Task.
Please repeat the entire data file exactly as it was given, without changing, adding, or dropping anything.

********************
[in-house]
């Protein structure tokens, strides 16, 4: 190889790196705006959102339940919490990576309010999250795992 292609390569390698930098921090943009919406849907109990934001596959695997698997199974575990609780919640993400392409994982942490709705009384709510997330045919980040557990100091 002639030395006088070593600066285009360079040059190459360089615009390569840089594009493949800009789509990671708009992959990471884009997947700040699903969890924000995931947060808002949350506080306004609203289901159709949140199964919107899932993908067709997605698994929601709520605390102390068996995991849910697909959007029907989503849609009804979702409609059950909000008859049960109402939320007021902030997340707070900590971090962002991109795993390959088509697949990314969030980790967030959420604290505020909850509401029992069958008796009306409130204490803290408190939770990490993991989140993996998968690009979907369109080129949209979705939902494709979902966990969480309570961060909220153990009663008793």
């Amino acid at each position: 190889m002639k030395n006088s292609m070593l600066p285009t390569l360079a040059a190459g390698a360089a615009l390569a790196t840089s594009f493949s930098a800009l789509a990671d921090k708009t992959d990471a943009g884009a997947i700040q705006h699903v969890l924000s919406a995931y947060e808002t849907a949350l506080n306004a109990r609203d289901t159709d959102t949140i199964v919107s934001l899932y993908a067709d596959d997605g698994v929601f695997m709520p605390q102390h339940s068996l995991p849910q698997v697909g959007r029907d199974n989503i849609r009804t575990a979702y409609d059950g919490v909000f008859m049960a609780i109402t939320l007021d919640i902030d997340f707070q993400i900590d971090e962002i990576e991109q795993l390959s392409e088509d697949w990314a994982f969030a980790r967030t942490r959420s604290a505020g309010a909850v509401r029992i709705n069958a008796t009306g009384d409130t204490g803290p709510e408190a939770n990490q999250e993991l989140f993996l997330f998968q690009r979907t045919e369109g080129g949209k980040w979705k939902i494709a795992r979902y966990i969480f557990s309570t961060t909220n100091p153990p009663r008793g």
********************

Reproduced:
[in-house]
């Protein structure tokens, strides 16, 4: 190889790196705006959102339940919490990576309010999250795992 292609390569390698930098921090943009919406849907109990934001596959695997698997199974575990609780919640993400392409994982942490709705009384709510997330045919980040557990100091 002639030395006088070593600066285009360079040059190459360089615009390569840089594009493949800009789509990671708009992959990471884009997947700040699903969890924000995931947060808002949350506080306004609203289901159709949140199964919107899932993908067709997605698994929601709520605390102390068996995991849910697909959007029907989503849609009804979702409609059950909000008859049960109402939320007021902030997340707070900590971090962002991109795993390959088509697949990314969030980790967030959420604290505020909850509401029992069958008796009306409130204490803290408190939770990490993991989140993996998968690009979907369109080129949209979705939902494709979902966990969480309570961060909220153990009663008793």
């Amino acid at each position: 190889m002639k030395n006088s292609m070593l600066p285009t390569l360079a040059a190459g390698a360089a615009l390569a790196t840089s594009f493949s930098a800009l789509a990671d921090k708009t992959d990471a943009g884009a997947i700040q705006h699903v969890l924000s919406a995931y947060e808002t849907a949350l506080n306004a109990r609203d289901t159709d959102t949140i199964v919107s934001l899932y993908a067709d596959d997605g698994v929601f695997m709520p605390q102390h339940s068996l995991p849910q698997v697909g959007r029907d199974n989503i849609r009804t575990a979702y409609d059950g919490v909000f008859m049960a609780i109402t939320l007021d919640i902030d997340f707070q993400i900590d971090e962002i990576e991109q795993l390959s392409e088509d697949w990314a994982f969030a980790r967030t942490r959420s604290a505020g309010a909850v509401r029992i709705n069958a008796t009306g009384d409130t204490g803290p709510e408190a939770n990490q999250e993991l989140f993996l997330f998968q690009r979907t045919e369109g080129g949209k980040w979705k939902i494709a795992r979902y966990i969480f557990s309570t961060t909220n100091p153990p009663r008793g």